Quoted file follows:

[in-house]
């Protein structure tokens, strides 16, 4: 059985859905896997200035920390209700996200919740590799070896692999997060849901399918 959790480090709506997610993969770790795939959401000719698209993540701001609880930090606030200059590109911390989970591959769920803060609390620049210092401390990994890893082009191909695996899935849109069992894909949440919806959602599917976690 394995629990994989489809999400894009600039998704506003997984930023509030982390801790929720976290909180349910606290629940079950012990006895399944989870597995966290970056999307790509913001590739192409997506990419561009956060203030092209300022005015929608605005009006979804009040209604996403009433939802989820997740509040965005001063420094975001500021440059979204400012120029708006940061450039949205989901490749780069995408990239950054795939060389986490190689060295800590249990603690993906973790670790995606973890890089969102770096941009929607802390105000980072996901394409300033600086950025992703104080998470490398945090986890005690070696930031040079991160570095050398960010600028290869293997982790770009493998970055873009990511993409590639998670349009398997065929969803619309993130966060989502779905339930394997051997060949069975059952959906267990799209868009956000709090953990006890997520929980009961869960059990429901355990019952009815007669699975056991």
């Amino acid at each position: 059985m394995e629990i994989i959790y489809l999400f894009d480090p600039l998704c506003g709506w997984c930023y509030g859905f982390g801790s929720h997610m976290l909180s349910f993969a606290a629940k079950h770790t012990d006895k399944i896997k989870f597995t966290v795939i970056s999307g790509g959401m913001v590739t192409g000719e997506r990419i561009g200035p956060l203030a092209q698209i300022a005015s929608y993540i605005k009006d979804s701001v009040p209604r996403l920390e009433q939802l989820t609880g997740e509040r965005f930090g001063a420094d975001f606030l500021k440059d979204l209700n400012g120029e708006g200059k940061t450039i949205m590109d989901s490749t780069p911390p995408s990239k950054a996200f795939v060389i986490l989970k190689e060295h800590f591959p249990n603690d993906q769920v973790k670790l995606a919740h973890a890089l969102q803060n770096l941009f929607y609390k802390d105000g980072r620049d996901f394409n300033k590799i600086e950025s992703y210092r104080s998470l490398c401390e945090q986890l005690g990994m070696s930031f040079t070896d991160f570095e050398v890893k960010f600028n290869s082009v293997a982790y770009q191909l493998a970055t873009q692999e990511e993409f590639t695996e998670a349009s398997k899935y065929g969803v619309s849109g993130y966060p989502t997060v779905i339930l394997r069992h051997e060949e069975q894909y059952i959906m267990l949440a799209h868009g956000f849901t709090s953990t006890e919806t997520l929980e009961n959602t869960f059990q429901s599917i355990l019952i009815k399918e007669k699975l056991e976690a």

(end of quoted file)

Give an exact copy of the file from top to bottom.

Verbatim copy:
[in-house]
């Protein structure tokens, strides 16, 4: 059985859905896997200035920390209700996200919740590799070896692999997060849901399918 959790480090709506997610993969770790795939959401000719698209993540701001609880930090606030200059590109911390989970591959769920803060609390620049210092401390990994890893082009191909695996899935849109069992894909949440919806959602599917976690 394995629990994989489809999400894009600039998704506003997984930023509030982390801790929720976290909180349910606290629940079950012990006895399944989870597995966290970056999307790509913001590739192409997506990419561009956060203030092209300022005015929608605005009006979804009040209604996403009433939802989820997740509040965005001063420094975001500021440059979204400012120029708006940061450039949205989901490749780069995408990239950054795939060389986490190689060295800590249990603690993906973790670790995606973890890089969102770096941009929607802390105000980072996901394409300033600086950025992703104080998470490398945090986890005690070696930031040079991160570095050398960010600028290869293997982790770009493998970055873009990511993409590639998670349009398997065929969803619309993130966060989502779905339930394997051997060949069975059952959906267990799209868009956000709090953990006890997520929980009961869960059990429901355990019952009815007669699975056991």
């Amino acid at each position: 059985m394995e629990i994989i959790y489809l999400f894009d480090p600039l998704c506003g709506w997984c930023y509030g859905f982390g801790s929720h997610m976290l909180s349910f993969a606290a629940k079950h770790t012990d006895k399944i896997k989870f597995t966290v795939i970056s999307g790509g959401m913001v590739t192409g000719e997506r990419i561009g200035p956060l203030a092209q698209i300022a005015s929608y993540i605005k009006d979804s701001v009040p209604r996403l920390e009433q939802l989820t609880g997740e509040r965005f930090g001063a420094d975001f606030l500021k440059d979204l209700n400012g120029e708006g200059k940061t450039i949205m590109d989901s490749t780069p911390p995408s990239k950054a996200f795939v060389i986490l989970k190689e060295h800590f591959p249990n603690d993906q769920v973790k670790l995606a919740h973890a890089l969102q803060n770096l941009f929607y609390k802390d105000g980072r620049d996901f394409n300033k590799i600086e950025s992703y210092r104080s998470l490398c401390e945090q986890l005690g990994m070696s930031f040079t070896d991160f570095e050398v890893k960010f600028n290869s082009v293997a982790y770009q191909l493998a970055t873009q692999e990511e993409f590639t695996e998670a349009s398997k899935y065929g969803v619309s849109g993130y966060p989502t997060v779905i339930l394997r069992h051997e060949e069975q894909y059952i959906m267990l949440a799209h868009g956000f849901t709090s953990t006890e919806t997520l929980e009961n959602t869960f059990q429901s599917i355990l019952i009815k399918e007669k699975l056991e976690a």